Rainy Day Foods, a multi-state business housed near Montpelier

Employees at Rainy Day Foods prepare cans to be labeled and shipped. Products from the Montpelier, Idaho are shipped across the country.

Rainy Day Foods is a national distributor of food storage headquartered in Montpelier, Idaho. The company, located in a town of just 2,500, has been selling and shipping canned food storage across the U.S. for about 30 years.

Rainy Day Foods also carries full meals, canned and ready to go.

LaMar Clements, president of the company, said during the Y2K scare and after 9-11 terrorist attacks, the food storage business was hot. They were running three shifts and shipping products by the truckload to places all across the country. They also shipped product using UPS.

“In the beginning, it was a big business,” he said. “During Y2K a majority of our business people thought the world was coming to an end. For a year and half, we were busy.”

He said they had semitrailers being dropped off at churches for people to pick up pre-ordered food.

“Women’s organizations would take orders, we would bring the food to the church, and they would distribute it,” Clements said. “We had trucks going to California and about every other state, except for maybe a couple.”

Now things have slowed quite a bit. The culture has changed; people aren’t thinking so much of the future and the possibility of disasters.

“The Church of Jesus Christ of Latter-day Saints has upgraded the Bishop’s Store House and government food stamps have both had quite an impact on us,” said Clements. “Even Amazon is getting into the food storage business. It is a lot more competitive now.”

Today, the company runs one shift a couple of days a week, and ships most of their packages using commercial carriers. They use very little semi-truck delivery.

Not only can customers find canned foods for storage at the company store, they can also get basic storage and kitchen tools.

Originally, Rainy Day Foods was part of Walton Feed, established in 1952 as a livestock feed operation. They were selling animal feed then gradually started selling wheat for home storage. After they established a market, they branched out into canning dry fruits and vegetables for home storage.

Today, the privately-owned company has expanded to offer customers imitation meats, fruits, vegetables, grains, as well as items used for storing and cooking these items. They also offer fruit juice mixes.

Rainy Day Foods has grown and become a one stop shop for emergency products, including 72 hour kits, medical supply kits, water purification kits and other materials to care for people during an emergency.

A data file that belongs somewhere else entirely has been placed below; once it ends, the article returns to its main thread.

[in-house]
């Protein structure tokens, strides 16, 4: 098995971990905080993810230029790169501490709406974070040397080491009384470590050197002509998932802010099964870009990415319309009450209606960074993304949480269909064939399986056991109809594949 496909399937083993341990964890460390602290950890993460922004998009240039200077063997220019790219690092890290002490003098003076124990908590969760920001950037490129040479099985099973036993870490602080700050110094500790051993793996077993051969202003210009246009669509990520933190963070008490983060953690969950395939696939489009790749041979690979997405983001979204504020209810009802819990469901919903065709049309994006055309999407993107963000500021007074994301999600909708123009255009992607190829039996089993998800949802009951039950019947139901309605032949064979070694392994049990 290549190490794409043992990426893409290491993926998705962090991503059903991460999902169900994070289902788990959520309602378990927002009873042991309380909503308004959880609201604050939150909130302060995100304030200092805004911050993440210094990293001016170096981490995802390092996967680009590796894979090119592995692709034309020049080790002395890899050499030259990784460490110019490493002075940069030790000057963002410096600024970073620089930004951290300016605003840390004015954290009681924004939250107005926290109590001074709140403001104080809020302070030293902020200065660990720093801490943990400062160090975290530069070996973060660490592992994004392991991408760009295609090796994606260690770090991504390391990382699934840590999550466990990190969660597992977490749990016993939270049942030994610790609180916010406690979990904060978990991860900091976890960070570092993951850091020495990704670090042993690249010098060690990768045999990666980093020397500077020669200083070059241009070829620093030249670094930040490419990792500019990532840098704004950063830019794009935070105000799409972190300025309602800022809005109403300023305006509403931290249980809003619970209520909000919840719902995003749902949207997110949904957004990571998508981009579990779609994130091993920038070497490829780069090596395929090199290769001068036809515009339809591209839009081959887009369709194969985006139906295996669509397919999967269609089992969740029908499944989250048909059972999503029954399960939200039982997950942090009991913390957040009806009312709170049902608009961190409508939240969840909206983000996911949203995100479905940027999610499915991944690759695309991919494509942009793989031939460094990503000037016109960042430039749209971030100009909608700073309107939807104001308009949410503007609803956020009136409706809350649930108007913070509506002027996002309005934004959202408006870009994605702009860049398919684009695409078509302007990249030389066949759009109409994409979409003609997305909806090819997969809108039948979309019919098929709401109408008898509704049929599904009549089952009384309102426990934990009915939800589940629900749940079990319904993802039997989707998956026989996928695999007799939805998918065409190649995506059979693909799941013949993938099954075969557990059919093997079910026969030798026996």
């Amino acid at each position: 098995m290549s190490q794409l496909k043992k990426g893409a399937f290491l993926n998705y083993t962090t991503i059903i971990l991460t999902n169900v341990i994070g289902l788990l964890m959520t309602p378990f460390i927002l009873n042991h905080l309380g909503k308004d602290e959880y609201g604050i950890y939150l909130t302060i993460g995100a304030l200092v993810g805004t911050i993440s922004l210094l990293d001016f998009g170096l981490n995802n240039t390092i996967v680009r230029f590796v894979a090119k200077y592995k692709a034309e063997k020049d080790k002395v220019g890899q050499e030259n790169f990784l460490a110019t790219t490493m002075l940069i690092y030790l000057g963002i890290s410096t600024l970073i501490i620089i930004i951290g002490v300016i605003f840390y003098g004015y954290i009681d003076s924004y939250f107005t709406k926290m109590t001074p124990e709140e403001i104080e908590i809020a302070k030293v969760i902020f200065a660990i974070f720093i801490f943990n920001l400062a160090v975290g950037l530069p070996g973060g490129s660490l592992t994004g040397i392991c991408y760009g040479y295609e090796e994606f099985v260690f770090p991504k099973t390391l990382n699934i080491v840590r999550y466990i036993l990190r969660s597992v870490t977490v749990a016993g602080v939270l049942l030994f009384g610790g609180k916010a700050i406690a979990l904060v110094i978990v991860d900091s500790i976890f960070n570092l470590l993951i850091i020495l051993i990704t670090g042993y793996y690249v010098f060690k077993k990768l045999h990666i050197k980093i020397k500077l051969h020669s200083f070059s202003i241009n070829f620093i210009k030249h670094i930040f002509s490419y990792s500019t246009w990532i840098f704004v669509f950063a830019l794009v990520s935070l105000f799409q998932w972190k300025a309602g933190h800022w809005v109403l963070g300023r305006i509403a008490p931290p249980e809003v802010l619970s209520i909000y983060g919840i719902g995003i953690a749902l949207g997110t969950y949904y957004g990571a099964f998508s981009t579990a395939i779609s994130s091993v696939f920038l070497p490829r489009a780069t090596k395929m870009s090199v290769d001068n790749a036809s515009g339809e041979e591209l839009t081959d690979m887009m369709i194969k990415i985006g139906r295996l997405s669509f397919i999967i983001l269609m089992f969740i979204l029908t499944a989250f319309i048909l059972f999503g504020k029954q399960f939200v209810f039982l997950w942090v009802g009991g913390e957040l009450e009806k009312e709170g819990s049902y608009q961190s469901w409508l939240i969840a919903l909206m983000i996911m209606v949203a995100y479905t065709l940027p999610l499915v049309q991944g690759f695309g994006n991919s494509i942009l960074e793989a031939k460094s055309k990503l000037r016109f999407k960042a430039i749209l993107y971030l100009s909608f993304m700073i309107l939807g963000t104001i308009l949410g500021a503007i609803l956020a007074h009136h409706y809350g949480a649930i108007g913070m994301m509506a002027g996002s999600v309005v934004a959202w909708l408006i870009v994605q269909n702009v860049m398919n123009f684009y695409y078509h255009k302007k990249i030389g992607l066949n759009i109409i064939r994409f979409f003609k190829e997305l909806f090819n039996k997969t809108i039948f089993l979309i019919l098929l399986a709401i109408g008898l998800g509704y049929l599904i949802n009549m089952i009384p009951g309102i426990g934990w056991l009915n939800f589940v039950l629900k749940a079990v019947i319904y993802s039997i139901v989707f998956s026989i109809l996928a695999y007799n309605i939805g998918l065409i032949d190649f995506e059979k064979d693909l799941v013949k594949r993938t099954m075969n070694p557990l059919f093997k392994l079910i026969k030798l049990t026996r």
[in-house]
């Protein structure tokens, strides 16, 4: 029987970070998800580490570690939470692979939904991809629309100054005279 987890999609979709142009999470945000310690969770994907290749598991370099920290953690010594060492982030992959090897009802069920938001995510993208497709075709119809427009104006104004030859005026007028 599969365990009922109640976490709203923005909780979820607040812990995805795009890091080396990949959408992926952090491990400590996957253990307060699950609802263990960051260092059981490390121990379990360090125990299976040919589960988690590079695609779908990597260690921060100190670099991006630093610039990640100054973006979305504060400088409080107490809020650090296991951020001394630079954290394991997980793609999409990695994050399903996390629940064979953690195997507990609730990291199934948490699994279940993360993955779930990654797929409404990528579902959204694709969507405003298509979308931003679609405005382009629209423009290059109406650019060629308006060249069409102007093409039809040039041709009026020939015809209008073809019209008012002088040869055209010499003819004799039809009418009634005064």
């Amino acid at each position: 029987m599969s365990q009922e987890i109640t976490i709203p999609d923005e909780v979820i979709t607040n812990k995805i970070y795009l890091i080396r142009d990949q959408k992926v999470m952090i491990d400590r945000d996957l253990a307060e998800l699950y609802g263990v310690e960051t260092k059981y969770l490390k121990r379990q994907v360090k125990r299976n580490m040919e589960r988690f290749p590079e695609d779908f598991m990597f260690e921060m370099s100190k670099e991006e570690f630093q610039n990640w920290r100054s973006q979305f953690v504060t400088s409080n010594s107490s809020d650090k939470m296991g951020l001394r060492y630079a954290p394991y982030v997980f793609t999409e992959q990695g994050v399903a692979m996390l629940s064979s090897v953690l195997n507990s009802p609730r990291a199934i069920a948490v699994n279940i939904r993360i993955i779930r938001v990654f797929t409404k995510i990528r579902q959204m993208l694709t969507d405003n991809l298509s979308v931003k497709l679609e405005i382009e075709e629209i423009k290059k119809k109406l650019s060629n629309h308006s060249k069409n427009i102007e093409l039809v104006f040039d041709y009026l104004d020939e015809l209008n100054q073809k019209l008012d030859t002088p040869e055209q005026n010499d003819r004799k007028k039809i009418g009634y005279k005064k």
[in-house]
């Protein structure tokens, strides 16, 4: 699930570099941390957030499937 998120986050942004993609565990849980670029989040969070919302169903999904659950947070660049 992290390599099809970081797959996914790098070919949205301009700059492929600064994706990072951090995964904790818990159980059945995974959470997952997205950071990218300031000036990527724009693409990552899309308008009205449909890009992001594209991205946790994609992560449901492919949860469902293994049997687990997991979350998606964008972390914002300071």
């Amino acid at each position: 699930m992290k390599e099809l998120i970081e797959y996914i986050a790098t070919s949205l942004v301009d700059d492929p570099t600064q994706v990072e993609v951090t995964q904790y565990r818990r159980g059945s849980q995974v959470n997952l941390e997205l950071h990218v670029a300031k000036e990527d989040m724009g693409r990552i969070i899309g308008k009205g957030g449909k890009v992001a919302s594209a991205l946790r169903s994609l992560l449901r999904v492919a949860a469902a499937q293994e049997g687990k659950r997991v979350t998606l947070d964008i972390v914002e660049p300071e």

They also include hand and power wheat grinders and a host of Bosch kitchen equipment on their shelves.

Customers can shop in store. The store serves patrons from Idaho Falls, Idaho to the north and Provo to the south. The store also has a vigorous online business.

The culture has changed, most of the younger wives today prepare pre-made meals. They don’t make a meal from scratch,” Clements said. “Women want to put dinner in the microwave. There are not a lot of people left that will make a full meal from the ground up.”

Rainy Day Foods, a Montpelier, Idaho company, not only has food storage but also has backpacking supplies.

The company president has seen the food storage market decline sharply in recent years. No one wants to prepare for a crisis or an emergency anymore. But if they do, the Montpelier company has the products that can help.

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1 Comment

  • D Anderson January 9, 2020 at 7:11 pm Reply

    I re-married a woman who unfortunately bought your product about 15 years ago. I consider myself a good person with flaws and all and also happen to be LDS. I thankfully grew up in California. I have no mercy for the likes of companies like yours. Maybe you possibly were an MLM company that USED the Church for your gain, or just perhaps a person who saw an opening in a devotional speech or even a conference talk to exploit Mormon’s as we were once called. I read interviews where you used Y2K and 9/11 as your rapid growth, but made the mistake that we would ship to churches and ship all over the US. You now lament that business has dropped dramatically (I’m sorry you didn’t go BK). Don’t give me the excuse you were trying to fill a need. You exploited the Church for your gain. I’ve seen your product and have a very strong awareness that you will (if you haven’t already) be in litigation. That’s the least of your worries.

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